- Do you think that Russia needs an ecclesiastical court for divorces? Could the experience of such courts in the US be used as a model?
- I think that an individual examination of divorce matters by a bishop on the basis of, say, questionnaires or the decisions of a civil court, as a rule, excludes the possibility of a well-founded and exhaustive decision on such an important spiritual matter. On the other hand, the Russian Church is so large, that it is not that simple to review dozens or even hundreds of divorce cases every month. It probably makes sense to consider ecclesiastical courts and divorce proceedings in one of the committees of the Inter-Council Presence of the Russian Orthodox Church and to study the experience of ecclesiastical courts in the Church Abroad.
- What does the court do if a spouse living in the USA requests a divorce from someone living in another country, for instance, in Russia?
- This happens often. In these cases the difficulty is usually how to deliver a copy of the appeal to the respondent who lives in Russia, and give the latter a chance to respond. Sending registered letters to Russia is expensive an often unreliable. In recent times we try to conduct such communication via e-mail, sometimes through relatives, and sometimes we ask priests we may know or friends in the local area where the respondent lives to help deliver it. This is a very big problem-often the claimant doesn’t even know where the spouse lives, especially if the divorce occurred many years earlier.
- We know of instances when one spouse blames the other for leaving them as a basis for divorce, when in fact they live apart by mutual consent. How can a court deal with such abuses? What other abuses do couples seeking divorce resort to?
- We don’t have the resources to investigate all the facts. We understand that if a person wants to receive a church divorce and to remarry in church, then he or she is relatively decent. We make every effort to get both sides to tell their side of the story, and make a decision on that basis. I must say that thanks to our level of experience and God’s help, the Ecclesiastical Court of the Western American Diocese can on the basis of a few propositions determine whether we are getting the truth, whether something is being hidden and what has actually taken place. Of course, there are no guarantees that we always make a 100%-correct decision.
- Is the former practice of public announcements of divorce inquiries still used? Or divorce announcements?
- We no longer follow the practice of publishing inquiries. There were cases in the past when claimants published advertisements in the city where the respondent was believed to live. We also don’t publish final decisions. It is worth noting, of course, that with the internet, plus search engines and social media, a great deal can be discovered very easily.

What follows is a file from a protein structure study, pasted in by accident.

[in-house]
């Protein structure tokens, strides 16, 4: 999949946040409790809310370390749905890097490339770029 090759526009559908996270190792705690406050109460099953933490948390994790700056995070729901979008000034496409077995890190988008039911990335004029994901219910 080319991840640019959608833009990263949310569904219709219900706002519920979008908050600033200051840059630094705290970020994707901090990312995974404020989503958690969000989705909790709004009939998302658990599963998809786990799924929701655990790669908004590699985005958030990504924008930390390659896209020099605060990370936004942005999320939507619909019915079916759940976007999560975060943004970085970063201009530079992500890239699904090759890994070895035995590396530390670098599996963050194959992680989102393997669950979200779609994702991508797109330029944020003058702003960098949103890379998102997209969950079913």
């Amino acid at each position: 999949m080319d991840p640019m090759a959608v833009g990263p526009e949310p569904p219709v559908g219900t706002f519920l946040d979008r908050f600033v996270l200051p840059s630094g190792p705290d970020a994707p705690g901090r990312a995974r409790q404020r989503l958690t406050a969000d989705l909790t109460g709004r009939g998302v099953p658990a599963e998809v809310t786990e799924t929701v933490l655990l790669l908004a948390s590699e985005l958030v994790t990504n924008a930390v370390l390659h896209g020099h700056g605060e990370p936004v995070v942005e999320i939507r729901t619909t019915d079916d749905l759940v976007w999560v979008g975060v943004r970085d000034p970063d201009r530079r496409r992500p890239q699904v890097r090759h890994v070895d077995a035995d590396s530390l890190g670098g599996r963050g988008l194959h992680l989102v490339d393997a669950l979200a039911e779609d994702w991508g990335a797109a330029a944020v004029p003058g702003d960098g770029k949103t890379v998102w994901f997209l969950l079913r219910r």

- Tell us about the cases that were most memorable or especially interesting.
- I must say that being the Secretary of the Ecclesiastical Court is a joyless task, but someone has to do it (and it is time for me to retire!). Usually divorcing spouses protest decisions, including the levels of repentance and penance, to the secretary, though it is not the secretary but the entire Court that makes these decisions! But there are happy moments, too.
I remember how one young woman was in shock at the penance imposed on her. In the decision it said that she must make confession to her spiritual father every Lenten period, but she had no idea what a spiritual father was. But, taking her penance seriously, she found a spiritual father, and, one might say, became a new person.
Very interesting and memorable were a few cases in which the claimant could not provide contact information for their former spouses. Sometimes, out of curiosity, and following my “investigative nose” helped these people find their lost spouse. When I succeeded, it was very satisfying.
Of course, it is a great joy when people repent, recognize their errors, their errant attitude towards the Mystery of marriage and transform themselves. I think that there is no greater joy for members of the Ecclesiastical Court than to see that despite human weakness, temptations and the destruction of the “church of the home,” people try to salvage fragments (children, good relations with former spouses), and humbly and with repentance embark on a new spiritual life, often by creating a new “church of the home.”